there is an outside chance of the FOMC changing their statement somewhat today. The intention here would not be to signal that rates rises are coming to an end or that they will even slow up a little, but merely to get away from the language about removing policy accommodation. The reasoning is fairly straightforward. The funds rate is now approaching an area that some FOMC members may feel is bordering on neutrality, so to term the rates hikes as ‘removing policy accommodation’, may no longer be entirely accurate as far as these members are concerned. This will happen at some point. If they were to do this it could cause a surprise to markets, which the Fed does not like doing, so it is likely that the rest of the statement would be keen to convey the idea that more tightening is still to come. In fact, if they overdid the latter the market could end up taking the statement hawkishly i.e. that the funds rate is no longer confined by an area of neutrality but can start to move into outright tighter territory.
Data/event EDT Consensus*
US Chain store sls (w/e Aug 6) w/w 07.45 +0.9% last
CA Housing starts (Jul) 08.15 225k
US Productivity (Q2, 1st est) saar 08.30 +2.0%
US Unit lab costs (Q2, 1st est) saar 08.30 +3.0%
US Redbook sls (w/e Aug 6) m/m 08.55 +0.3% last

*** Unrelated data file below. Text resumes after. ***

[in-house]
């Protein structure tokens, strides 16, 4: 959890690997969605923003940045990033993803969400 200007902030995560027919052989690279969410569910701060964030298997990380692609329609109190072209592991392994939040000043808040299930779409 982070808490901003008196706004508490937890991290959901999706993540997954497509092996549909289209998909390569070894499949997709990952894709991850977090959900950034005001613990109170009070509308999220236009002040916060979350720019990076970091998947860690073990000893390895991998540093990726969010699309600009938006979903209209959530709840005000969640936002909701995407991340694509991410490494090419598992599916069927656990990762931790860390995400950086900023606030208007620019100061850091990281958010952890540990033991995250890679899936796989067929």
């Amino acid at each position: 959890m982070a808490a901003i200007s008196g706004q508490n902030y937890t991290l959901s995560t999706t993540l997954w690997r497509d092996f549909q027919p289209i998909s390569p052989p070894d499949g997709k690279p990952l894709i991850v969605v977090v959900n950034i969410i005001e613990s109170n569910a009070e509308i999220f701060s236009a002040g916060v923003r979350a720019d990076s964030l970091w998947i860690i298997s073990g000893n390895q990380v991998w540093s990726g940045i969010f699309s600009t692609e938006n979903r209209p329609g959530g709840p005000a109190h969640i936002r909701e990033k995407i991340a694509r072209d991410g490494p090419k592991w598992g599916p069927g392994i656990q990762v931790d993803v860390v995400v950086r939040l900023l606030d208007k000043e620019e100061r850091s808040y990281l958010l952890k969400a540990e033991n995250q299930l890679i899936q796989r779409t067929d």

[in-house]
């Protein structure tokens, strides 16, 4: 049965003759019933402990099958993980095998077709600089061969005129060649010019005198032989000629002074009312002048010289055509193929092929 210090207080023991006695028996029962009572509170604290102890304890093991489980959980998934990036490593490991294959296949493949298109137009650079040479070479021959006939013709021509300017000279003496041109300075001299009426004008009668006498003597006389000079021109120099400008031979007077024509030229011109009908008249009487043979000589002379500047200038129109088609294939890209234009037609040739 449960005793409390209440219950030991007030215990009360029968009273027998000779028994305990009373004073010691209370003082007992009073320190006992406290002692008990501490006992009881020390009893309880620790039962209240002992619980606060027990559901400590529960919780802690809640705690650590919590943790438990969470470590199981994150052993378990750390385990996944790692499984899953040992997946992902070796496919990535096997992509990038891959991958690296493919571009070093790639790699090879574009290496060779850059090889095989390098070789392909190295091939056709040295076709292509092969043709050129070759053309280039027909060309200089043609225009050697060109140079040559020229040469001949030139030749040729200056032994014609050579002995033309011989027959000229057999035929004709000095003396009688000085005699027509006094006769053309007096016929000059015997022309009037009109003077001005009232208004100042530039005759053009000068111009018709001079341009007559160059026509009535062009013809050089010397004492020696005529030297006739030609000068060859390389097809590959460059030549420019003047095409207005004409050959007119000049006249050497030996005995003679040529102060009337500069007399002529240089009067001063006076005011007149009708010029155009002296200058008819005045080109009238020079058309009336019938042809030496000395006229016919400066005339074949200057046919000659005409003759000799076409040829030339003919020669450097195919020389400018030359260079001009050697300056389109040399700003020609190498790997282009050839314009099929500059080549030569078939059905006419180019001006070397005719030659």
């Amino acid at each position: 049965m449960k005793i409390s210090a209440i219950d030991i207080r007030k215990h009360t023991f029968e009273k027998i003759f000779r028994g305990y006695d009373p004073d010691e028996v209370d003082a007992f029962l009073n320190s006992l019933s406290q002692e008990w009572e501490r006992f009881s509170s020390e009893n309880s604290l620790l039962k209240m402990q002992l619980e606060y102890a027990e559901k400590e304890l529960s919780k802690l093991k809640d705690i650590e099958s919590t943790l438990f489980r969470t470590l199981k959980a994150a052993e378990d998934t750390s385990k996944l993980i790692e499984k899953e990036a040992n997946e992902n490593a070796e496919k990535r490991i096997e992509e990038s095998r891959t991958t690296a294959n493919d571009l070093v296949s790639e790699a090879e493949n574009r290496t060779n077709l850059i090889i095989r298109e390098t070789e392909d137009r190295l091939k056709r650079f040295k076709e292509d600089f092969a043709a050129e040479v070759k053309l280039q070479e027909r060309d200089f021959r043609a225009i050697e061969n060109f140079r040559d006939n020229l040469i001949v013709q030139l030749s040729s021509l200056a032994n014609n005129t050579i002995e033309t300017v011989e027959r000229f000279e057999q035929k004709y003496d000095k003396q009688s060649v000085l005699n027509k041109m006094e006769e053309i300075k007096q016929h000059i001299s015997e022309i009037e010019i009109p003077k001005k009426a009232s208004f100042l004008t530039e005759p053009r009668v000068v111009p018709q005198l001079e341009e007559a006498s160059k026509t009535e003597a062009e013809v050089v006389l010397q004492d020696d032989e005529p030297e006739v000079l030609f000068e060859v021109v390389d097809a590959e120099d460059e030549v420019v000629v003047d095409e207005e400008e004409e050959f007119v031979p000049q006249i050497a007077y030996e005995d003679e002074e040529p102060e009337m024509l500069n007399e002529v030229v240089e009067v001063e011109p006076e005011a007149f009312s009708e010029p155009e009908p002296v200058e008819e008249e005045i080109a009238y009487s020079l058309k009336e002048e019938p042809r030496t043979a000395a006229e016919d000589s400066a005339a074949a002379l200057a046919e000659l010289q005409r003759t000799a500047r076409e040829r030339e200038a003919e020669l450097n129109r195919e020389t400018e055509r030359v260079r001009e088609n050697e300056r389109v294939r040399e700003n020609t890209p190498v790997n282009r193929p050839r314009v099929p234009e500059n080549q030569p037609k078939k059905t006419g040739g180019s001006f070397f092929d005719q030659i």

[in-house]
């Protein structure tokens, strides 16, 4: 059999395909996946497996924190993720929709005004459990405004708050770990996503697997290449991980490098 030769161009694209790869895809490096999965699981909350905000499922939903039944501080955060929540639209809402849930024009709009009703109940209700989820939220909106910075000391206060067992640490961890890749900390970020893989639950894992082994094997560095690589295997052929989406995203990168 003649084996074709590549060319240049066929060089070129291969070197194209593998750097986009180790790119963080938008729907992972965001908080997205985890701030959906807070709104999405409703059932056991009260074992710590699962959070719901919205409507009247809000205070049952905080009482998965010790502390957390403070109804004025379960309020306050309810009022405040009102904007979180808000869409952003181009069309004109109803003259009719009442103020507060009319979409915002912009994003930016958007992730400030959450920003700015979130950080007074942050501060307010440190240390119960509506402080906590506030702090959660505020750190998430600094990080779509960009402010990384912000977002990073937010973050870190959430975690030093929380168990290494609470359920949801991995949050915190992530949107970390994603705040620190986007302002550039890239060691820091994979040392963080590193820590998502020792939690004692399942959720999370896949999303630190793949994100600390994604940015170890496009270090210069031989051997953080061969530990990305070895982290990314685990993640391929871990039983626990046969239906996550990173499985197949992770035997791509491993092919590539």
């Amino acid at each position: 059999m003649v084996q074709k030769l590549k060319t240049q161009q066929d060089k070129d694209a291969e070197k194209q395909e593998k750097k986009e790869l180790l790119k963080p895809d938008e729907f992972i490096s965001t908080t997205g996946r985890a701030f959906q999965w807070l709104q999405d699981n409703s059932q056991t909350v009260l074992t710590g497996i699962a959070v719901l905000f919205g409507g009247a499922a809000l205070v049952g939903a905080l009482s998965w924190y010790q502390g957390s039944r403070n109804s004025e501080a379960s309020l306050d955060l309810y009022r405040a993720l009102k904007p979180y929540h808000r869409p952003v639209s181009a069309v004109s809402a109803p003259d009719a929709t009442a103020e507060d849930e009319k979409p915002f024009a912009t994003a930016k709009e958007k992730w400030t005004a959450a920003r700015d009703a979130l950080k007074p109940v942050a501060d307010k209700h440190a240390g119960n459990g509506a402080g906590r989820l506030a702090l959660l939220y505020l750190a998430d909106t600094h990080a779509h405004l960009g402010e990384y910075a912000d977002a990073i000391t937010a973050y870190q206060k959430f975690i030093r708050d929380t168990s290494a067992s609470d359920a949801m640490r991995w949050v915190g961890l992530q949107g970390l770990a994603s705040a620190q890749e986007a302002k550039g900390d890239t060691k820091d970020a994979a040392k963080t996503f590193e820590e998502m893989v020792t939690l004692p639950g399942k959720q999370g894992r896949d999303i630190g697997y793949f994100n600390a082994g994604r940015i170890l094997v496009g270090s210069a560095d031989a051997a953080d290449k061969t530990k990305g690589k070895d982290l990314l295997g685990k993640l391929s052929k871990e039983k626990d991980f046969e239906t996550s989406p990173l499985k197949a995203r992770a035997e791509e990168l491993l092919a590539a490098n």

US FOMC meeting outcome 14.15 3.5%
US ABC consumer conf (w/e Jul 10) 17.00 -11 last
Latest data Actual Consensus*
GB BRC retail survey (Jul) y/y -1.9% -0.5% last
AU Housing finance (Jun) m/m -0.9% -1.0%
AU NAB business survey (Jul) +7 +11 last
JP Machinery orders – core (Jun) m/m +11.1% +6.5%
DE Trade balance (Jun) €16.8 €13.0bn
DE Exports (Jun, sa) m/m -0.4% +3.6%R last
DE Current account (Jun) €10.4bn €6.0bn
DE WPI (Jul) y/y +2.5% +2.4%
GB Global trade balance (Jun) -£4.3bn -£4.9bn
GB Non-EU trade balance (Jun) -£1.4bn -£2.4bn
SE Unemployment rate (Jul, nsa) 6.0% 6.1%
* Consensus unless stated
2005, Mellon Financial Corporation Note: Although obtained from sources believed by us to be reliable, Mellon Financial Corporation and its affiliates cannot guarantee the accuracy or completeness of the information upon which this report is based. This report does not purport to disclose the risks or benefits of entering into particular transactions and should not be construed as advice in any specific instance. The views in this report constitute our judgement as of this date and are subject to change without notice.
Ian Gunner 44 20 7163 5996 06.40 EDT Monday May 31 2005